- Touching infected people or their objects. Even if the skin isn't broken, impetigo can spread through skin-to-skin contact in crowded environments — like classrooms and commuter trains — or warm, humid environments — such as saunas, spas and gyms. You can also catch impetigo by handling items touched by an infected person, especially clothes, bedding and toys.
How can you prevent impetigo?
Careful hygiene is crucial to keeping skin healthy and free of impetigo-causing bacteria. To avoid contracting impetigo:
- Be conscientious of proper wound care, particularly with children. Clean cuts, scrapes, bug bites, eczema or any type of skin rash, such as contact dermatitis or poison ivy. These can all provide an ideal breeding ground for the staph or strep bacteria. Be sure to wash the areas thoroughly and apply the appropriate ointment.
- Wash hands regularly with soap.
- Shower regularly.
How do you treat impetigo?
Call your doctor if you notice any blisters, crusting or other impetigo-like signs. A mild case of impetigo may heal without medication, but a more severe case will most likely need oral or topical antibiotics. Some other tips to help heal impetigo:
- Keep the affected areas clean. Wash them gently with warm water and soap, and pat dry. If you have crusts or scabs, gently remove these with a clean washcloth prior to applying topical medications. Otherwise, the crusts will prevent the medication from penetrating.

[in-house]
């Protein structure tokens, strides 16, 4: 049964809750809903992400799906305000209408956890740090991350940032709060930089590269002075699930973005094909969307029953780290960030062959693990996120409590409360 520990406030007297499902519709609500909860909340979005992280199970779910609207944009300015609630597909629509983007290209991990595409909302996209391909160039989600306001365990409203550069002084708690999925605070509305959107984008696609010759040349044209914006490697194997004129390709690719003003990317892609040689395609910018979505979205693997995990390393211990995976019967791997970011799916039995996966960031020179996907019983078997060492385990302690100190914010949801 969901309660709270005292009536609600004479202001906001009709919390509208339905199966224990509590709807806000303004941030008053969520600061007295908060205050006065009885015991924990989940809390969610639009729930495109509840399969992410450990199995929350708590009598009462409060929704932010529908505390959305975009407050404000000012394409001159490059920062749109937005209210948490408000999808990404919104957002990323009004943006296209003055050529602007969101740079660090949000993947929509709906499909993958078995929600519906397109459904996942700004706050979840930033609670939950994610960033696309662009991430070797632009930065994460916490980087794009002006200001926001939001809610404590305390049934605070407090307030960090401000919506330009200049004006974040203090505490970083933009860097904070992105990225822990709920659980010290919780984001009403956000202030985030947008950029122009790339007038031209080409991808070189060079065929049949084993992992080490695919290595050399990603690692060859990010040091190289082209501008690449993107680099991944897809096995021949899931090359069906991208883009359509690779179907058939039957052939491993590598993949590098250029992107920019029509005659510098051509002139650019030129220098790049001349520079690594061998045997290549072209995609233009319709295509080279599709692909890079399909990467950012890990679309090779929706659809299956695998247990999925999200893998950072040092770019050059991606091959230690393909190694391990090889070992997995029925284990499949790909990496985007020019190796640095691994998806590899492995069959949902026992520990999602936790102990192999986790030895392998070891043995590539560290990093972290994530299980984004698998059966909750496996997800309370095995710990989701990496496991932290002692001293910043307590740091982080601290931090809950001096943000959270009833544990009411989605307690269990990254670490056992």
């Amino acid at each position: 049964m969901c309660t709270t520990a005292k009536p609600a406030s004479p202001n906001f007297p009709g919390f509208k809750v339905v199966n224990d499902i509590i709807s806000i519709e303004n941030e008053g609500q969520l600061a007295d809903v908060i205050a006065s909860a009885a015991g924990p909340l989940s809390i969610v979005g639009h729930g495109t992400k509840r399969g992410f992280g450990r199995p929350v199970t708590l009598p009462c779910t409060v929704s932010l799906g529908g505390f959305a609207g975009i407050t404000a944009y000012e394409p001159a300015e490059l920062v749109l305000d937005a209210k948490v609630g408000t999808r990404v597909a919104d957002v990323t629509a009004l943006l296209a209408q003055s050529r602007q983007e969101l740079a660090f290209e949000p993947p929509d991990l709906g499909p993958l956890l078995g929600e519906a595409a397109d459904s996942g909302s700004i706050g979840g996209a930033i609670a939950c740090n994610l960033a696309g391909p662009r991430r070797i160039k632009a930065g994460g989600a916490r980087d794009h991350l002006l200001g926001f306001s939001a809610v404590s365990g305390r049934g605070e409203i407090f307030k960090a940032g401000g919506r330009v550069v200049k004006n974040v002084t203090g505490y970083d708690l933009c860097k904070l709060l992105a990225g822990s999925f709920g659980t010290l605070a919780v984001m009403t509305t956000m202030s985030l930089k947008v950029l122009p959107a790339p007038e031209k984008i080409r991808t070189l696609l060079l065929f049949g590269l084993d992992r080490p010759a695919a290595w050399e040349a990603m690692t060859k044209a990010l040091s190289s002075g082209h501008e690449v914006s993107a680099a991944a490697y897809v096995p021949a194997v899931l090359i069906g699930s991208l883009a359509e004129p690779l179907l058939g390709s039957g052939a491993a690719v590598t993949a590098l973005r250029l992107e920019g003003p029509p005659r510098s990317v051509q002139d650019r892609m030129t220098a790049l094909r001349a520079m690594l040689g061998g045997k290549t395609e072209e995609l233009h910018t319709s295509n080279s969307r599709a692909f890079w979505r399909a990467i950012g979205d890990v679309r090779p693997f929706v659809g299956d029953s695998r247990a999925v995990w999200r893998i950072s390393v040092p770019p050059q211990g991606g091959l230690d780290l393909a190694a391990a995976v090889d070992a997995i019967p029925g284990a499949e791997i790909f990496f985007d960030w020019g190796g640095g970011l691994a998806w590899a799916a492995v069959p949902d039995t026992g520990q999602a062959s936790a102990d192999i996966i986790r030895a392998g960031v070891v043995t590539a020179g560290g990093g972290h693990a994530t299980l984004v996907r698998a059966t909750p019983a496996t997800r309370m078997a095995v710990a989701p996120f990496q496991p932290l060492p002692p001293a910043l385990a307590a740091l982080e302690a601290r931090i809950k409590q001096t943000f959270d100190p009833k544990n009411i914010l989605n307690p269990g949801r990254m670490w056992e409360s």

- Apply topical antibiotics or take oral antibiotics as prescribed by your doctor. Even if symptoms begin to get better, finish the entire course of antibiotics, or the infection may come back and get worse.
- Wear gloves if applying topical medications, and throw them away when you’re done. If this isn’t possible, then wash your hands immediately after applying medication to affected areas. This will reduce your risk of spreading the bacteria to other parts of your body.
- Use soothing creams to help minimize itchiness and irritation. Peter Thomas Roth Aloe-Cort Cream contains soothing aloe vera and hydrocortisone.
- Cover affected areas with gauze and bandages. This should help prevent the infection from spreading to other parts of your body or to other people.
- Cut fingernails short to minimize bacterial infection from itching or scratching affected areas. Bacteria can thrive under fingernails.
- Don't share towels, clothing or bed linens. Wash them separately in hot water.
- Avoid hot tubs, saunas or swimming pools until all lesions have healed completely.
- Keep kids at home during an active impetigo infection.
- Call your doctor if symptoms don’t improve, if you develop a fever or if the affected area becomes red and hot to the touch.
Although impetigo causes unsightly skin lesions, with careful attention, it can be managed. However, because the condition may require prescription medication and is so contagious, visit your doctor before trying at-home remedies. Most importantly, to prevent the spread of infection or scarring, don't pick at or scratch the blisters!